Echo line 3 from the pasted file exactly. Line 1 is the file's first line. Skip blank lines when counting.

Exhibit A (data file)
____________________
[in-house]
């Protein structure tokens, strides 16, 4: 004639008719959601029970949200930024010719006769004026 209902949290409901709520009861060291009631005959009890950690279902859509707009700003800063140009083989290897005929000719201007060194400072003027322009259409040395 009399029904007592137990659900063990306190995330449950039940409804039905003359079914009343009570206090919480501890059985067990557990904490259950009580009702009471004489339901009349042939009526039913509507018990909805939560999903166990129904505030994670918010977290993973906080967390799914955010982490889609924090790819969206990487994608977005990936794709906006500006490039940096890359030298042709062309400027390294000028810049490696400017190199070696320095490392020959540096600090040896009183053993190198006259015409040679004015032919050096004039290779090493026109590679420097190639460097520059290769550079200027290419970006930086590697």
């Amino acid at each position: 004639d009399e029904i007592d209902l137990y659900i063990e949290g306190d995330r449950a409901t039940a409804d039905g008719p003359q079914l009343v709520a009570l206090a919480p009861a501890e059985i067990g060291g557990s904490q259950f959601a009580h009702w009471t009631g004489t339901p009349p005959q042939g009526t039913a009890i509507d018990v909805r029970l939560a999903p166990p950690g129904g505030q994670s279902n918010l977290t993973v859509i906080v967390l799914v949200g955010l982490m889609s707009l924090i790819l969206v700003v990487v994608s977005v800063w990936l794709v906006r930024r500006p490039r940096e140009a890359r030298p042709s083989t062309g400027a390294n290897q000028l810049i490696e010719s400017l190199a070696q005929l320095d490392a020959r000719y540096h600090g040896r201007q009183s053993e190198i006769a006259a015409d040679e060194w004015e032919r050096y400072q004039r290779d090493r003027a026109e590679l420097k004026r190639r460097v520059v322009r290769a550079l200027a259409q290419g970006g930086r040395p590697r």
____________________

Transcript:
């Amino acid at each position: 004639d009399e029904i007592d209902l137990y659900i063990e949290g306190d995330r449950a409901t039940a409804d039905g008719p003359q079914l009343v709520a009570l206090a919480p009861a501890e059985i067990g060291g557990s904490q259950f959601a009580h009702w009471t009631g004489t339901p009349p005959q042939g009526t039913a009890i509507d018990v909805r029970l939560a999903p166990p950690g129904g505030q994670s279902n918010l977290t993973v859509i906080v967390l799914v949200g955010l982490m889609s707009l924090i790819l969206v700003v990487v994608s977005v800063w990936l794709v906006r930024r500006p490039r940096e140009a890359r030298p042709s083989t062309g400027a390294n290897q000028l810049i490696e010719s400017l190199a070696q005929l320095d490392a020959r000719y540096h600090g040896r201007q009183s053993e190198i006769a006259a015409d040679e060194w004015e032919r050096y400072q004039r290779d090493r003027a026109e590679l420097k004026r190639r460097v520059v322009r290769a550079l200027a259409q290419g970006g930086r040395p590697r």